Provincial and territorial architectural regulators establish a new not-for-profit group

The members of the former Canadian Architectural Licensing Authorities (CALA) / Regroupement des Ordres d’Architectes du Canada (ROAC) have incorporated as a new not-for-profit group, the Regulatory Organizations of Architecture in Canada/Regroupement des Ordres d’Architectes du Canada (ROAC).
The ROAC includes the 11 provincial and territorial bodies responsible for regulating the practice of architecture. To serve the public interest, these regulators set qualifications and practice standards for entry into the profession, issuing registration and licences to those meeting them.

Headquartered in Vancouver, ROAC seeks to enhance the strength and diversity of the profession in the public interest, and to ensure modern, appropriate recognition of qualifications are maintained.

The national body will continue developing nationally recognized standards and programs to meet regulatory responsibilities as well as the needs of the public and the architectural profession. This includes improving professional mobility throughout Canada and internationally using tools such as Mutual Recognition Agreements to honour architectural credentials and qualifications, and provide a path for obtaining registration across participating jurisdictions.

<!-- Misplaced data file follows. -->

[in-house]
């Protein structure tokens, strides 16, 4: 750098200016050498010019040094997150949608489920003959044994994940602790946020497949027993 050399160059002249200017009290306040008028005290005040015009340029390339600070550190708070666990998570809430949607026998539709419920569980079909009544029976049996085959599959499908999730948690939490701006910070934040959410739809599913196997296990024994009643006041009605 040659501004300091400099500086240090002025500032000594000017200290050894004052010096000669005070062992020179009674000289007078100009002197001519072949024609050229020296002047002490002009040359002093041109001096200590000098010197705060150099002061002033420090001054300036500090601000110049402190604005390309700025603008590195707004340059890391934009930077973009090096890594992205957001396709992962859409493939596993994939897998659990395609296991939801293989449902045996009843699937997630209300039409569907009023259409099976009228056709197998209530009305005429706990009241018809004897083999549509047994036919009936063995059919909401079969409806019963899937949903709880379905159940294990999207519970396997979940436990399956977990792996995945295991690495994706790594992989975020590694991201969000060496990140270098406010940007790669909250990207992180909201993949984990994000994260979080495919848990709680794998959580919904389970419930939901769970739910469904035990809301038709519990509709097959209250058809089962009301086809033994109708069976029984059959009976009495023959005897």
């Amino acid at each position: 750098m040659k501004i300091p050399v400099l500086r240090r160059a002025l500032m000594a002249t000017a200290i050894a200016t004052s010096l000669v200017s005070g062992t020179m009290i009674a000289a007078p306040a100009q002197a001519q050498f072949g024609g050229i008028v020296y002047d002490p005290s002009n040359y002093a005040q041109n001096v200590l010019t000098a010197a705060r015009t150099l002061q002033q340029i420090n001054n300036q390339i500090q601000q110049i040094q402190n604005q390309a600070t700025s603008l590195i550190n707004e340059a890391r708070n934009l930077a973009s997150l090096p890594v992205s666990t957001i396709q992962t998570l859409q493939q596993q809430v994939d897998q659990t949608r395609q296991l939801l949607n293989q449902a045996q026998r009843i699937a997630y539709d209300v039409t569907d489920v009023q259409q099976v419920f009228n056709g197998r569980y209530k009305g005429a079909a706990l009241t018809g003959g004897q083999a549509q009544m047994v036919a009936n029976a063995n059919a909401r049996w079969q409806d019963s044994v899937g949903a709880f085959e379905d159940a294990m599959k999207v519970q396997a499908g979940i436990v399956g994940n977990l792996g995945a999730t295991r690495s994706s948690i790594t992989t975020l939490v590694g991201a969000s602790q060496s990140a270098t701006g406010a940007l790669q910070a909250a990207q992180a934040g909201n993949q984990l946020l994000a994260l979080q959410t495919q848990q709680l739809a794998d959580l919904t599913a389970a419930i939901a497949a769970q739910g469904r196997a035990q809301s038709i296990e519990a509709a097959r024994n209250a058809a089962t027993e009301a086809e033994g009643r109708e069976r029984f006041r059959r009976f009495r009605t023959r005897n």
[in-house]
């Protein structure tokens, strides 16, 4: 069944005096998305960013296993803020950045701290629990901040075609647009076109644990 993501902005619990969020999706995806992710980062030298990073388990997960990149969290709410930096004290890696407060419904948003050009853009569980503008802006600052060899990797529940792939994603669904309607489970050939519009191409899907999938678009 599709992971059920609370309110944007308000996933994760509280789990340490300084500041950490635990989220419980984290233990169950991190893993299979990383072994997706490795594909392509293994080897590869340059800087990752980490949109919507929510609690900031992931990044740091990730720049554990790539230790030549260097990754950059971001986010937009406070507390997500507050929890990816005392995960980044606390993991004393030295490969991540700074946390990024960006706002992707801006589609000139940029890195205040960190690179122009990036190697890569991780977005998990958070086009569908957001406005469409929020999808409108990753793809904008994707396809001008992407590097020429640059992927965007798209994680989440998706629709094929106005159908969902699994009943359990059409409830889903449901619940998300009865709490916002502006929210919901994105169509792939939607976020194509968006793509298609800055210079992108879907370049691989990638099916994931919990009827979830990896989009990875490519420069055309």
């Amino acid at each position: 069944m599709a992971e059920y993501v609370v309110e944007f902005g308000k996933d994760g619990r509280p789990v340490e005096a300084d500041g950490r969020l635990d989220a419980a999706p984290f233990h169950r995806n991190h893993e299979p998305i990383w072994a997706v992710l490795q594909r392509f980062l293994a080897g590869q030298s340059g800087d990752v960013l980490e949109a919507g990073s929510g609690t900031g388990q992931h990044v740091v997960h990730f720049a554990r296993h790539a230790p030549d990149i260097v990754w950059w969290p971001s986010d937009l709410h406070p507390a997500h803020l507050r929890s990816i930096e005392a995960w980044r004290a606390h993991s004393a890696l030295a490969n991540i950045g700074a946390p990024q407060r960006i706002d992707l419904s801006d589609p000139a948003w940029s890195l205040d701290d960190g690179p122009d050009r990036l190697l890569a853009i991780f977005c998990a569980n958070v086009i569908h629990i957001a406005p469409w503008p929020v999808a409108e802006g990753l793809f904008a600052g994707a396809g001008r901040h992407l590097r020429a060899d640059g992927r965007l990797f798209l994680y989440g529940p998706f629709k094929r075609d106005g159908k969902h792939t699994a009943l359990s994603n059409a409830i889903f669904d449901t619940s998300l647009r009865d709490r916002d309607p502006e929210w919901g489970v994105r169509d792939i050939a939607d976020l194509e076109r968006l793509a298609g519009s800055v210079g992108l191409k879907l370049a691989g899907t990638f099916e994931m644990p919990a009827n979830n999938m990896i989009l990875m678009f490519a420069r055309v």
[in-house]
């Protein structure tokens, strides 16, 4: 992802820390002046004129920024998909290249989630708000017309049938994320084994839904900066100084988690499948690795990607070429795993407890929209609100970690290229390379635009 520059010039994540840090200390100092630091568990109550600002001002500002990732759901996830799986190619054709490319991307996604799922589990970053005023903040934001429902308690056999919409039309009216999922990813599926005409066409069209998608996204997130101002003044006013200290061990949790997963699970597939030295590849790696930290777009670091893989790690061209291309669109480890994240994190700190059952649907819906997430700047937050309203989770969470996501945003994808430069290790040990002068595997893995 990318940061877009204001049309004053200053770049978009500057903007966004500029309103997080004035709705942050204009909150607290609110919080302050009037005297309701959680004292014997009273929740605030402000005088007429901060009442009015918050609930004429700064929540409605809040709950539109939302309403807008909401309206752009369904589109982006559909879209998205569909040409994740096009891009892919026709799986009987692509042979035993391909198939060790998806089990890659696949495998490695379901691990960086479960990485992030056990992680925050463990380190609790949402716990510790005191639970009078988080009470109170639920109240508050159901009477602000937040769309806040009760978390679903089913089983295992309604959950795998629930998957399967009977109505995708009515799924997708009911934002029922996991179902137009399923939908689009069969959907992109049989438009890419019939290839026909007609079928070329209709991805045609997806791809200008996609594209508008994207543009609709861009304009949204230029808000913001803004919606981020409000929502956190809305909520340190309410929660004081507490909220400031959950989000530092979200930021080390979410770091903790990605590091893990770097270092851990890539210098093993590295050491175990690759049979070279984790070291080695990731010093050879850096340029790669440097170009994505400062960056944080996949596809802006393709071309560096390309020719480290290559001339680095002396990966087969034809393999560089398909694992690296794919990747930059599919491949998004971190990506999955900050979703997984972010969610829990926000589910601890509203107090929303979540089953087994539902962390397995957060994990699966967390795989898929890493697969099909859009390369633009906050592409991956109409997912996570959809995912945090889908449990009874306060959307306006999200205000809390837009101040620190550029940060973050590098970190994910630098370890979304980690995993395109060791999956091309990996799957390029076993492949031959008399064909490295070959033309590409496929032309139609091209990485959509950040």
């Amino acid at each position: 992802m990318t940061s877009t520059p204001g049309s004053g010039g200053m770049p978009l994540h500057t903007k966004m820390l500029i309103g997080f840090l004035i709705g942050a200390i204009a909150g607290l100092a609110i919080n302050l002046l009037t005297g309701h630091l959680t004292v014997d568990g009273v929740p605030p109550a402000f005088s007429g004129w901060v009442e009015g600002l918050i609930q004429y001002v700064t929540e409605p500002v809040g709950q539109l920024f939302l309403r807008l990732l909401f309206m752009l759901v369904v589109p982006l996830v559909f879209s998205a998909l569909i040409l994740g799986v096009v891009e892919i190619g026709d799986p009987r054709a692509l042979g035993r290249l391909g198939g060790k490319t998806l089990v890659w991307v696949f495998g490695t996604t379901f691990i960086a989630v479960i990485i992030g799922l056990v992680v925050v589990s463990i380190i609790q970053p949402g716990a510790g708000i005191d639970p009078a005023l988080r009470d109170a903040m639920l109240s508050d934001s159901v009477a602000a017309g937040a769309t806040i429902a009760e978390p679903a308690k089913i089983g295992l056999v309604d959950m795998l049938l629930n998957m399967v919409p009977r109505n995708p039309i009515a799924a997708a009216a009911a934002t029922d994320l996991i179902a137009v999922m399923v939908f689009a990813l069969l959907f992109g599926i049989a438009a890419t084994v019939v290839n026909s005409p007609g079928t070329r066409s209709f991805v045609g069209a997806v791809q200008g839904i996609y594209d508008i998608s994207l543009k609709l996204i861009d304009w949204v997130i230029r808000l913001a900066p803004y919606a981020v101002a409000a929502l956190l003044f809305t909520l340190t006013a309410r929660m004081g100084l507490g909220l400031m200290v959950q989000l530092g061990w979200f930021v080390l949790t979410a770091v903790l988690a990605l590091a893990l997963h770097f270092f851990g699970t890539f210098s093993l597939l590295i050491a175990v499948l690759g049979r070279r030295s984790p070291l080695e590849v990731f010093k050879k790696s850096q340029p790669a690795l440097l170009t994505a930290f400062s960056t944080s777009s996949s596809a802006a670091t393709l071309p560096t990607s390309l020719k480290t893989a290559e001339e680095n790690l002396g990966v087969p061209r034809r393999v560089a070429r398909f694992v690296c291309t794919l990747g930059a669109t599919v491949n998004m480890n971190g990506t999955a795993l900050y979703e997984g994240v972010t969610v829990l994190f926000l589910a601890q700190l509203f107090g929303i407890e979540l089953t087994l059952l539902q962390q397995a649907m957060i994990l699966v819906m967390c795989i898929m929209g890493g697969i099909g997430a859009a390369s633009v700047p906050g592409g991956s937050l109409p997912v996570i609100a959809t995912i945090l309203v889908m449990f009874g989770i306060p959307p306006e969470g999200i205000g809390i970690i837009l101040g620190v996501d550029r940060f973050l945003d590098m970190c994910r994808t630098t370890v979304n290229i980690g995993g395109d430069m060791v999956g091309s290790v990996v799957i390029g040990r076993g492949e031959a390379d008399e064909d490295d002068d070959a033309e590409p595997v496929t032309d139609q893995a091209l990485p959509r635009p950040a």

ROAC membership, from west to east, comprises:

• Architectural Institute of British Columbia (AIBC);
• Alberta Association of Architects (AAA);
• Northwest Territories Association of Architects (NWTAA);
• Saskatchewan Association of Architects (SAA);
• Manitoba Association of Architects (MAA);
• Ontario Association of Architects (OAA);
• Ordre des architectes du Quebec (OAQ);
• Architects’ Association of New Brunswick / Association des architectes du Nouveau-Brunswick (AANB);
• Nova Scotia Association of Architects (NSAA);
• Architects’ Association of Prince Edward Island (AAPEI); and
• Architects Licensing Board of Newfoundland and Labrador (ALBNL)

“It’s really great to have our regulatory partners working together to ensure only properly trained and accredited individuals are able to call themselves ‘architects’,” said Dr. John Brown, President of the RAIC. “As more provinces and territories look to create opportunities for internationally trained professionals, having national consistency will be important to protect the health and security of the general public from illegal practice.”

Under the new not-for-profit’s governance structure, each member organization appoints a director to represent their jurisdiction on the ROAC Board of Directors. These directors will meet regularly to oversee the organization’s activities, while member meetings with the broader regulatory bodies will happen at least annually.

ROAC will continue the former CALA’s work on a national level. This includes the Examination for Architects in Canada (ExAC) and the Internship in Architecture Program (IAP), as well as serving as the conduit between the regulators and the Canadian Architectural Certification Board (CACB)

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